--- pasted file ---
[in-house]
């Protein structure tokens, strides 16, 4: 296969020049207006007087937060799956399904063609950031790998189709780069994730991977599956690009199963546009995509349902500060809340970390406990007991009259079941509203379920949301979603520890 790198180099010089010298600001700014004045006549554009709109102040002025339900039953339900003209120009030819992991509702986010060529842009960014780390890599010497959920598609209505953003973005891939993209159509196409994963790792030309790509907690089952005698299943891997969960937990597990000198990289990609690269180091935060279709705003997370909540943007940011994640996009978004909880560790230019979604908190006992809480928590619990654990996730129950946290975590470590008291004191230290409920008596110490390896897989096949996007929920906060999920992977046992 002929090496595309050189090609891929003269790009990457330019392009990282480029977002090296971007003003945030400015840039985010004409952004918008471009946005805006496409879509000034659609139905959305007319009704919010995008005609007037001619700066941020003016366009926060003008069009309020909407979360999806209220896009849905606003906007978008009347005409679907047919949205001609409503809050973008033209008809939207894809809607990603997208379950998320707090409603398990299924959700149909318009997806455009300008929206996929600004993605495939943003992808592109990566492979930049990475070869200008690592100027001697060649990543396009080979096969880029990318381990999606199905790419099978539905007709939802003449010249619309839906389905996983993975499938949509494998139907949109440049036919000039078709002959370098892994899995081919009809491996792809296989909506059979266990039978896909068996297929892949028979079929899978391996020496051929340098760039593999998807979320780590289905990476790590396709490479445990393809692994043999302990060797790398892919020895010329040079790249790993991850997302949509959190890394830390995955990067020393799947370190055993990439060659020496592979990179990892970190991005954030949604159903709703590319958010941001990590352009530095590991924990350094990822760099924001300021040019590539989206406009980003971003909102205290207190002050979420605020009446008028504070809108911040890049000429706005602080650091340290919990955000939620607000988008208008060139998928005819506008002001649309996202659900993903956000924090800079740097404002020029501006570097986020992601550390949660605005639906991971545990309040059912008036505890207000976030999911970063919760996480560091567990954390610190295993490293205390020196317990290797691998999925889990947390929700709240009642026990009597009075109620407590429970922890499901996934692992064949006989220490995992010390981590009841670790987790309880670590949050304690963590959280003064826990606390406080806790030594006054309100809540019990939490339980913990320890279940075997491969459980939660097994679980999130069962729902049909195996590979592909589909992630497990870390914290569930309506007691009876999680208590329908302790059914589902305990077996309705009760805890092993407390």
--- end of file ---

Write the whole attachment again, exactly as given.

[in-house]
């Protein structure tokens, strides 16, 4: 296969020049207006007087937060799956399904063609950031790998189709780069994730991977599956690009199963546009995509349902500060809340970390406990007991009259079941509203379920949301979603520890 790198180099010089010298600001700014004045006549554009709109102040002025339900039953339900003209120009030819992991509702986010060529842009960014780390890599010497959920598609209505953003973005891939993209159509196409994963790792030309790509907690089952005698299943891997969960937990597990000198990289990609690269180091935060279709705003997370909540943007940011994640996009978004909880560790230019979604908190006992809480928590619990654990996730129950946290975590470590008291004191230290409920008596110490390896897989096949996007929920906060999920992977046992 002929090496595309050189090609891929003269790009990457330019392009990282480029977002090296971007003003945030400015840039985010004409952004918008471009946005805006496409879509000034659609139905959305007319009704919010995008005609007037001619700066941020003016366009926060003008069009309020909407979360999806209220896009849905606003906007978008009347005409679907047919949205001609409503809050973008033209008809939207894809809607990603997208379950998320707090409603398990299924959700149909318009997806455009300008929206996929600004993605495939943003992808592109990566492979930049990475070869200008690592100027001697060649990543396009080979096969880029990318381990999606199905790419099978539905007709939802003449010249619309839906389905996983993975499938949509494998139907949109440049036919000039078709002959370098892994899995081919009809491996792809296989909506059979266990039978896909068996297929892949028979079929899978391996020496051929340098760039593999998807979320780590289905990476790590396709490479445990393809692994043999302990060797790398892919020895010329040079790249790993991850997302949509959190890394830390995955990067020393799947370190055993990439060659020496592979990179990892970190991005954030949604159903709703590319958010941001990590352009530095590991924990350094990822760099924001300021040019590539989206406009980003971003909102205290207190002050979420605020009446008028504070809108911040890049000429706005602080650091340290919990955000939620607000988008208008060139998928005819506008002001649309996202659900993903956000924090800079740097404002020029501006570097986020992601550390949660605005639906991971545990309040059912008036505890207000976030999911970063919760996480560091567990954390610190295993490293205390020196317990290797691998999925889990947390929700709240009642026990009597009075109620407590429970922890499901996934692992064949006989220490995992010390981590009841670790987790309880670590949050304690963590959280003064826990606390406080806790030594006054309100809540019990939490339980913990320890279940075997491969459980939660097994679980999130069962729902049909195996590979592909589909992630497990870390914290569930309506007691009876999680208590329908302790059914589902305990077996309705009760805890092993407390």